by Eloise Nelson
Thirty-six enthusiastic participants enjoyed a spring weekend tour in Minnesota—a major destination of Swedish immigrants in the 1800s and early 1900s.
Our activities began at the American–Swedish Institute on Friday evening, May 2, 2008, where we viewed exhibits on Swedish emigration, including a special display of Swedish painter Anders Zorn’s etchings. The evening concluded with a dinner at the Institute with entertainment by the North Star Nordic Dancers and a lecture on Swedish immigrant farm wives by Professor Joy Lintelman of Concordia College.
On Saturday the group boarded a bus for Chisago County, the setting for Vilhelm Moberg’s entrancing novels—The Emigrants, Unto a Good Land, and The Last Letter Home. These books describe the joys and sorrows of the fictional characters Karl Oskar and Kristina Nilsson, who left Småland for a new life in Chisago County.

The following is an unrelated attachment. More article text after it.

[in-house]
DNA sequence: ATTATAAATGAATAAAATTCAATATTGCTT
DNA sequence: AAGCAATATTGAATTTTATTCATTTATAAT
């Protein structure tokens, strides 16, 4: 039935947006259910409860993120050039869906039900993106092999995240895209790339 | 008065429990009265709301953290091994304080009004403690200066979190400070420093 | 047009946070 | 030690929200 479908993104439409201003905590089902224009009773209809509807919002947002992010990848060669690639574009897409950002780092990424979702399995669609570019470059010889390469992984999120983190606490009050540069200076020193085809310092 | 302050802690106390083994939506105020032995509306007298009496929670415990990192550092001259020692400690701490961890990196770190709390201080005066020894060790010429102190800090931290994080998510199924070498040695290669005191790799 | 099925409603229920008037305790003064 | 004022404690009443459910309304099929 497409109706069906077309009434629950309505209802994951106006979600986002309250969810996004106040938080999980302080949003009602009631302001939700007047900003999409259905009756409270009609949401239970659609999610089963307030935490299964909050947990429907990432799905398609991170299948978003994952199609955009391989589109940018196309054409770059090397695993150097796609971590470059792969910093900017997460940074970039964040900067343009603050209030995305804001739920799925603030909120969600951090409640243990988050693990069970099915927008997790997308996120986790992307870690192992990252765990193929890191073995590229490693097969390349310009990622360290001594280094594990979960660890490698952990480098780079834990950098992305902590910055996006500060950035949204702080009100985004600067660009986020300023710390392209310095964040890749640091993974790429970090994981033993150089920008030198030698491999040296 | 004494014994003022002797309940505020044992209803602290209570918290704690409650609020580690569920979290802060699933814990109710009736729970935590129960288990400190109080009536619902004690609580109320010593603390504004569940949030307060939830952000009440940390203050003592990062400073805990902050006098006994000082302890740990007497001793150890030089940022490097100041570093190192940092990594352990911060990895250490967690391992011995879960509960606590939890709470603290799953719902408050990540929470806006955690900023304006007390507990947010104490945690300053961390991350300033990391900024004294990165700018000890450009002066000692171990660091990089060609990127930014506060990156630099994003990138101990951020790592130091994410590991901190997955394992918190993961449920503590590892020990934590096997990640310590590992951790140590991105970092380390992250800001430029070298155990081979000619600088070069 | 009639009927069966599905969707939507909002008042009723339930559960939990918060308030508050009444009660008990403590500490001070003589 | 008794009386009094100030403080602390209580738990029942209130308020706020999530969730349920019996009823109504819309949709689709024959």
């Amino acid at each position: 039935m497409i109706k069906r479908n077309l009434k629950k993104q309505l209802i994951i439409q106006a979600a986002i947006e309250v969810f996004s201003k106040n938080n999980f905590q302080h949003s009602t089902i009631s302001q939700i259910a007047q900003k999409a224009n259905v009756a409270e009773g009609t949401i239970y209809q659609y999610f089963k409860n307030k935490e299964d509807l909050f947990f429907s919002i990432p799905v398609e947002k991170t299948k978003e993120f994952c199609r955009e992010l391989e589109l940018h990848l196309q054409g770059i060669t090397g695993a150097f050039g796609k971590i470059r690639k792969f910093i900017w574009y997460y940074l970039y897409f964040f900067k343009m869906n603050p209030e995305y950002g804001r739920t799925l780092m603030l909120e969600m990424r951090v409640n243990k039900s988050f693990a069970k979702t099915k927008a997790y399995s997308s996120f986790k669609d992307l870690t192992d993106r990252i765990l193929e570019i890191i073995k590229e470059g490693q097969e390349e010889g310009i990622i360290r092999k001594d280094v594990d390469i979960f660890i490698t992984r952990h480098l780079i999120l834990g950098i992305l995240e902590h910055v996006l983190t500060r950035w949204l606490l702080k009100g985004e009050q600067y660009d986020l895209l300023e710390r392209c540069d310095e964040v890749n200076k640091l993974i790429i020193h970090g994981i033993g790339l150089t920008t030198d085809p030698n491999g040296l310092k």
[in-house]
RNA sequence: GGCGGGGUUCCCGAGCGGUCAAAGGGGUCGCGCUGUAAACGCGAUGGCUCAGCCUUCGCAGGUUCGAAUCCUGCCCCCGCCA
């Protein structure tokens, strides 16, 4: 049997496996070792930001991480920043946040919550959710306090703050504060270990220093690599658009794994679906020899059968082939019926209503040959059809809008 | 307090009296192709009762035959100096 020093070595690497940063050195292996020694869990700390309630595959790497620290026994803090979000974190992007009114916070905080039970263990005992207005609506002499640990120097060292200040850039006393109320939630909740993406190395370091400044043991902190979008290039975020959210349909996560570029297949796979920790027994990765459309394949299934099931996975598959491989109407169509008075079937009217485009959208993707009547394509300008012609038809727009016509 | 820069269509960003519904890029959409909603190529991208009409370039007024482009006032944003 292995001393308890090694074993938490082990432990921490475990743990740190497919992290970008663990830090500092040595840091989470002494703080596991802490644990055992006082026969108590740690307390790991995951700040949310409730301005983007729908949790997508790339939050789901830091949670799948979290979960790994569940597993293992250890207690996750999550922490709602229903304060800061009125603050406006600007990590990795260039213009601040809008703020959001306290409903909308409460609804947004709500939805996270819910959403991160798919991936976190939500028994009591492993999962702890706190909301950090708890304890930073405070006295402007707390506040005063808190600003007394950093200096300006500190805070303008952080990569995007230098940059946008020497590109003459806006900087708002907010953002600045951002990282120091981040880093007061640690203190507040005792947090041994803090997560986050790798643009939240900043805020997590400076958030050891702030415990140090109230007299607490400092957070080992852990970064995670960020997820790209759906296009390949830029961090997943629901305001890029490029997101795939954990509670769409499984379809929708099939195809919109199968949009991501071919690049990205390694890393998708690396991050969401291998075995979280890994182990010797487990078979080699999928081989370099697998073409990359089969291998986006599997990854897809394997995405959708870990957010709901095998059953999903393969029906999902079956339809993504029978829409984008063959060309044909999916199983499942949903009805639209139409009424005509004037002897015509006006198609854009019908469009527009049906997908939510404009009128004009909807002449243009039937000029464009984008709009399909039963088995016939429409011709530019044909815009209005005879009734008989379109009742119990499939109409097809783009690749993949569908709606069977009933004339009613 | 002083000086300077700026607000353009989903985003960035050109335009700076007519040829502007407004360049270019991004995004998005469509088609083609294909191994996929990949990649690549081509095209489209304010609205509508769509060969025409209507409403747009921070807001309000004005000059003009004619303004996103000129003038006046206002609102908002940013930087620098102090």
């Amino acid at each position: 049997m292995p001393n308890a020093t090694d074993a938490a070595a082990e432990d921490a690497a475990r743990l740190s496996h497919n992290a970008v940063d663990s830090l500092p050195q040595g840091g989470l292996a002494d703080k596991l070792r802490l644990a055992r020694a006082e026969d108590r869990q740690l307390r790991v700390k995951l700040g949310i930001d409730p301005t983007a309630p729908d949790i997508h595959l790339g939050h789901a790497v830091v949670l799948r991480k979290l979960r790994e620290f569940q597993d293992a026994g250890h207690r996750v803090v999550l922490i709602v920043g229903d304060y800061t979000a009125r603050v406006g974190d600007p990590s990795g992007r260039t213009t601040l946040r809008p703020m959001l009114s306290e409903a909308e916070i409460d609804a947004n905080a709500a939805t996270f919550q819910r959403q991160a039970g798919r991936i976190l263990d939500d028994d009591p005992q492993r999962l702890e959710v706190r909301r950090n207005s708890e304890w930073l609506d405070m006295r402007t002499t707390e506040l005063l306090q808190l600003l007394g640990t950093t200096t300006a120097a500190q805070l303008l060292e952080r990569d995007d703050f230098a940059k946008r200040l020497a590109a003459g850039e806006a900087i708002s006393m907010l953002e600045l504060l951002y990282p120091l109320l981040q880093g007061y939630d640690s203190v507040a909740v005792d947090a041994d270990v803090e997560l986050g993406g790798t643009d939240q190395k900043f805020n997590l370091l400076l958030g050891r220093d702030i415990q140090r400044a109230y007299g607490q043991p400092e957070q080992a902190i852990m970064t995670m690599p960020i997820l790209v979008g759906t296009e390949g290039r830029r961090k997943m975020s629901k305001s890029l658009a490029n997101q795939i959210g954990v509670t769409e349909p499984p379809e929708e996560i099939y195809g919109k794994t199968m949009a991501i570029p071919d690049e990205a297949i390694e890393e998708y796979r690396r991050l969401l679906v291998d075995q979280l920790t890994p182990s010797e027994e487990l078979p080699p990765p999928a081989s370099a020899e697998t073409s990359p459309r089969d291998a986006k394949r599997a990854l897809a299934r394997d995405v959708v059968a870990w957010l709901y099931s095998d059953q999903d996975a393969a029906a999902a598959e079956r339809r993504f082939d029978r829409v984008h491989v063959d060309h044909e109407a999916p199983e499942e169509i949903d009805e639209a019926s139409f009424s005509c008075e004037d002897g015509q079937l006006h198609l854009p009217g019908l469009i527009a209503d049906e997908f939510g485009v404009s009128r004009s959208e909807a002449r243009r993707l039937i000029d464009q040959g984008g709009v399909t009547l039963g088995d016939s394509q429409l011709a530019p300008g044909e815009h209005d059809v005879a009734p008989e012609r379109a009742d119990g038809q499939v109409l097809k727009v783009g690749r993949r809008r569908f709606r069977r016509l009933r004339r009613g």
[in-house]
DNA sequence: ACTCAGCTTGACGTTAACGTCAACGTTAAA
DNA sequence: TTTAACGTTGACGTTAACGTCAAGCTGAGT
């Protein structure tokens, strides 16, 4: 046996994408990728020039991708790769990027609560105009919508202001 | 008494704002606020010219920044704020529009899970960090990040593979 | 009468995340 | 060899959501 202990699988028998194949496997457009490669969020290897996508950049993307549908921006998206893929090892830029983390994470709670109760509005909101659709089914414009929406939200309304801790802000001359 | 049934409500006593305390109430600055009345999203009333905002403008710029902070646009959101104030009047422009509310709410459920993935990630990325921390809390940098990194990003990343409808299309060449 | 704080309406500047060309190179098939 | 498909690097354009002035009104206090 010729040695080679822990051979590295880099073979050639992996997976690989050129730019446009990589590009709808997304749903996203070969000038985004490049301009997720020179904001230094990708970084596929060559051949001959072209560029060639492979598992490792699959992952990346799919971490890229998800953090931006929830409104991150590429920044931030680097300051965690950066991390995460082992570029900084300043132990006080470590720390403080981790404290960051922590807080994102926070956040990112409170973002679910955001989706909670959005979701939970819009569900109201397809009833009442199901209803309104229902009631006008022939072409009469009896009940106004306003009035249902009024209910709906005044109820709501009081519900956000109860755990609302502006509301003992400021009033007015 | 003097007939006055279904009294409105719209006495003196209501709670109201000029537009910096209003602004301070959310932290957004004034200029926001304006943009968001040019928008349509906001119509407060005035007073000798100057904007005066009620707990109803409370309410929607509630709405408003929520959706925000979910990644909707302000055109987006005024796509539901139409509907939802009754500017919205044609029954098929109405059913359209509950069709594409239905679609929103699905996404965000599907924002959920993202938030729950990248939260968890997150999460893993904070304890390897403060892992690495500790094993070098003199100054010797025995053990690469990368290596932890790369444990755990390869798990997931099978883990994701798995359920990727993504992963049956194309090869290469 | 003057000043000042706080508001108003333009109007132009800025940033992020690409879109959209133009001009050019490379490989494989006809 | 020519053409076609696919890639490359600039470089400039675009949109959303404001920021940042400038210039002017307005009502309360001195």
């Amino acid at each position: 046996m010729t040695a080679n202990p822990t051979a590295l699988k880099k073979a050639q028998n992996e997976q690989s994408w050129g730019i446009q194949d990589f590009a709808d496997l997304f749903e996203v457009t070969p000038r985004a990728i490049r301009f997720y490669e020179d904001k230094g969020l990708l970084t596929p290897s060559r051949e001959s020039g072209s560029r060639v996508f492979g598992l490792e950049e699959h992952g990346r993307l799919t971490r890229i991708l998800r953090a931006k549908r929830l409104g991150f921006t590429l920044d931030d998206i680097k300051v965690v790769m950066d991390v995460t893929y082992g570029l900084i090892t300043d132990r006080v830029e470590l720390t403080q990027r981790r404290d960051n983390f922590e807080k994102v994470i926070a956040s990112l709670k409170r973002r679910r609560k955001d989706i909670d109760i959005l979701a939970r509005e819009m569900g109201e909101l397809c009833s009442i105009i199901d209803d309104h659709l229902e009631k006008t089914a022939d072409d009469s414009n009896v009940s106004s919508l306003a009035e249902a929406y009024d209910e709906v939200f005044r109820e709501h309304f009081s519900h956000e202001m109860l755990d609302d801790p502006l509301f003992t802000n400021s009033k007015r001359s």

Here we visited the Chisago Lake Lutheran Church Museum and Archives, “Nya Duvemåla” (the house chosen by Moberg as the “American house” for his immigrant family), the nearby Glader Cemetery, the eleven-acre Gammalgården Museum and Scandia Butik, and the statue of Karl Oskar and Kristina. Gracious local hosts prepared coffee breaks with Swedish treats and a Swedish-style lunch.
After returning to the Sheraton Minneapolis Midtown Hotel in Minneapolis, we enjoyed a closing program led by SAHS president Philip Anderson, in which participants reflected on the day’s highlights and the extraordinary way that the Swedish–Americans in Chisago County and Minneapolis have preserved and showcased their rich history.